Our Research Focus
Public and political debates on issues relating to animal protection, animal rights and animal ethics are often characterized by huge conflicts of interests and seemingly irreconcilable points of view. This is not surprising, as dealing with human-animal interactions also touches on issues from personal values to existential questions of humanity. The Messerli Research Institute is making a significant contribution to this discussion by creating scientifically sound and transparent concepts that answer ethically and socially relevant questions.
These concepts include the discussion of the following issues, which are organized thematically by the research fields in our units:
1. Comparative Cognitive Research
- Which cognitive skills do animals use to find their way in their social and physical environments?
- What influence does domestication and development have on the cognitive and emotional characteristics of animals?
- Which cognitive and emotional dimensions reveal both significant differences and similarities between humans and animals?
- To what extent and in which way should the behaviour and cognition of animals in human care be supported?
- What are the foundations of the discrepancy between behaviour and attitude in the treatment of animals? How can this discrepancy be reduced?
2. Comparative Medicine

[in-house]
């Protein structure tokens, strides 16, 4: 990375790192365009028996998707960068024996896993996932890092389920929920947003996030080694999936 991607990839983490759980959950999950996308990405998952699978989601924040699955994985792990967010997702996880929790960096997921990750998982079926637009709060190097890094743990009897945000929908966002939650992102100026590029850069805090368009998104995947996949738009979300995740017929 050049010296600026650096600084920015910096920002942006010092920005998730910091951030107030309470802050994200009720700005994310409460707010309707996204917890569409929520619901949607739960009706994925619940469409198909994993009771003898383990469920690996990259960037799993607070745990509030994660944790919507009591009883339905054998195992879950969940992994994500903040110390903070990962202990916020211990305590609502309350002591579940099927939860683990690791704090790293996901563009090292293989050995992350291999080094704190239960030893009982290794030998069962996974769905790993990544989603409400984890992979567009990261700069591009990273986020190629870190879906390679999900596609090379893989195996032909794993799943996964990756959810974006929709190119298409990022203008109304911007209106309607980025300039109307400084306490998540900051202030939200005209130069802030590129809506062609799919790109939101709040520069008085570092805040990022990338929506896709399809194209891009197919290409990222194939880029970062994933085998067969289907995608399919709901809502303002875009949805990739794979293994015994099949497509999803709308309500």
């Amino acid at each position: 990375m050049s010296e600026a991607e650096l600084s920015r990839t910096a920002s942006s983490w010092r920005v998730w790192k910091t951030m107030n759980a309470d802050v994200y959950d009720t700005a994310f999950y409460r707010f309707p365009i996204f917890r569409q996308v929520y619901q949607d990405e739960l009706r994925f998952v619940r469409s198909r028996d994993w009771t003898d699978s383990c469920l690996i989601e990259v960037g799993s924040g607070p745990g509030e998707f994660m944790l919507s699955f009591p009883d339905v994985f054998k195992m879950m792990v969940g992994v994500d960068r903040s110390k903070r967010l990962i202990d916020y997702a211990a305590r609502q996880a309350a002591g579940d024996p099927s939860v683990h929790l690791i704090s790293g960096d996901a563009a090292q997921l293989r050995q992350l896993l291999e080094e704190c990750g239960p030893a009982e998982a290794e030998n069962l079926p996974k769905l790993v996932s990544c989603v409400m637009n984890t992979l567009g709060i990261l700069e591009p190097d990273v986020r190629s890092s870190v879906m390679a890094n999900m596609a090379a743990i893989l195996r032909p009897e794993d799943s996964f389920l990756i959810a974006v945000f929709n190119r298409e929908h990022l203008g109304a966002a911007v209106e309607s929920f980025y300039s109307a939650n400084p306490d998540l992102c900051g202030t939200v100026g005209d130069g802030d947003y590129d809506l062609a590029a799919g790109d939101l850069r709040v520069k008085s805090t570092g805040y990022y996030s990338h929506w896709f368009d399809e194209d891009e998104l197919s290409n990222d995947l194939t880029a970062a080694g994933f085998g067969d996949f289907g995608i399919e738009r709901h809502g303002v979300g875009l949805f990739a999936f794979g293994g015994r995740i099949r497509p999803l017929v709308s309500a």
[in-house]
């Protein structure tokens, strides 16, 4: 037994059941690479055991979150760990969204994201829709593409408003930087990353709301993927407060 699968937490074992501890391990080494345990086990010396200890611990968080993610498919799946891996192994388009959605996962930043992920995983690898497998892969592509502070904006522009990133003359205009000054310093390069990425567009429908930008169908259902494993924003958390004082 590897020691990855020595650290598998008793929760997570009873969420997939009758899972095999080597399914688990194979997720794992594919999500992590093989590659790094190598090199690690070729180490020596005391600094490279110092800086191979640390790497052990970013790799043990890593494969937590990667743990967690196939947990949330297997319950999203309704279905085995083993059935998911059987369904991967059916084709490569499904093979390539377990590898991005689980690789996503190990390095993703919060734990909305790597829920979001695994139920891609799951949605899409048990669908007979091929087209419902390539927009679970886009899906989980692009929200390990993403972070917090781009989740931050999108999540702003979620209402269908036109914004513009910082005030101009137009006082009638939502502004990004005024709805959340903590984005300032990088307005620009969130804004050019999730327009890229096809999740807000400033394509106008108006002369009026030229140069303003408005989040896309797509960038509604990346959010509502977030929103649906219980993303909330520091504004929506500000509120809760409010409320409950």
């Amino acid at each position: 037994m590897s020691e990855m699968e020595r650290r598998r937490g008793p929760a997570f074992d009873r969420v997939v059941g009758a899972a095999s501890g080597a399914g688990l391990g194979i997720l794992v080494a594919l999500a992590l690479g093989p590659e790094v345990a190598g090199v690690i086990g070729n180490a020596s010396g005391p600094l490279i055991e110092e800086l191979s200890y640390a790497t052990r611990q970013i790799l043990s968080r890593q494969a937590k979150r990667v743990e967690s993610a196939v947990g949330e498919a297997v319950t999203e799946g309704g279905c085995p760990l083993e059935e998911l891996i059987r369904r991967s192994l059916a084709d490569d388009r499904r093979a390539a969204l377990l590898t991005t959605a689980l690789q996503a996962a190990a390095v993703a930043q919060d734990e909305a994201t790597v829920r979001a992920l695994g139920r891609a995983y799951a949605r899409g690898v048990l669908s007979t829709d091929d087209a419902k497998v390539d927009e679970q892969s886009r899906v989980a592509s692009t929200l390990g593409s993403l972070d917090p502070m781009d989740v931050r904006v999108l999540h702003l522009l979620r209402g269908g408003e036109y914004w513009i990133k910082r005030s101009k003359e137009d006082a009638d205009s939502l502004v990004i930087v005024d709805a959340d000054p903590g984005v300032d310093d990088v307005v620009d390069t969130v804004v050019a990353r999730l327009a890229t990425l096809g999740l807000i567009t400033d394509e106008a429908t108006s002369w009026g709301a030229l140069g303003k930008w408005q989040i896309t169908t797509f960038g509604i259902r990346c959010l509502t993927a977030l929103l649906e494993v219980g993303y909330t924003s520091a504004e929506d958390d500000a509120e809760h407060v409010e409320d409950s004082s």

- How do pets affect human health?
- How do humans and their environment affect pets’ health?
- How can veterinary medicine benefit from human medicine and vice versa?
- How can medication be developed more rapidly and contribute to commercially viable treatment concepts in humans and animals?
3. Ethics in the Human-Animal Interactions and Animal Philosophy
- What are viable foundations for the ethical respect of animals?
- Which methods and theories are suitable and practical for dealing with current ethical problems in human-animal interactions?
- What can be expected from more recent theories in animal ethics?
- How do we determine the significance of the role that science, law, business and politics have in regard to questions on animal ethics?
- What can empirical science contribute to ethical reasoning in particular?
Networking with institutes and individuals at the University of Veterinary Medicine is not only helpful but also essential for answering such questions. Thus, the Messerli Research Institute sees itself as an institute working within both the grounds and the context of the University of Veterinary Medicine, integrating the available knowledge and expertise into its own work. In exchange, the Messerli Research Institute makes its findings available to the University of Veterinary Medicine for use in teaching and research. This mutual relationship helps both veterinary research and teaching to benefit from innovative scientific approaches and ethical expertise in human-animal interactions. In addition, students and staff at the Messerli Research Institute can also profit from the integration of veterinary expertise.
With the University of Vienna:
With the Medical University of Vienna:
Zentrum Medizinische Physik und Biomedizinische Technik [Link 10], Exzellenzzentrum Hochfeld-MR [Link 11]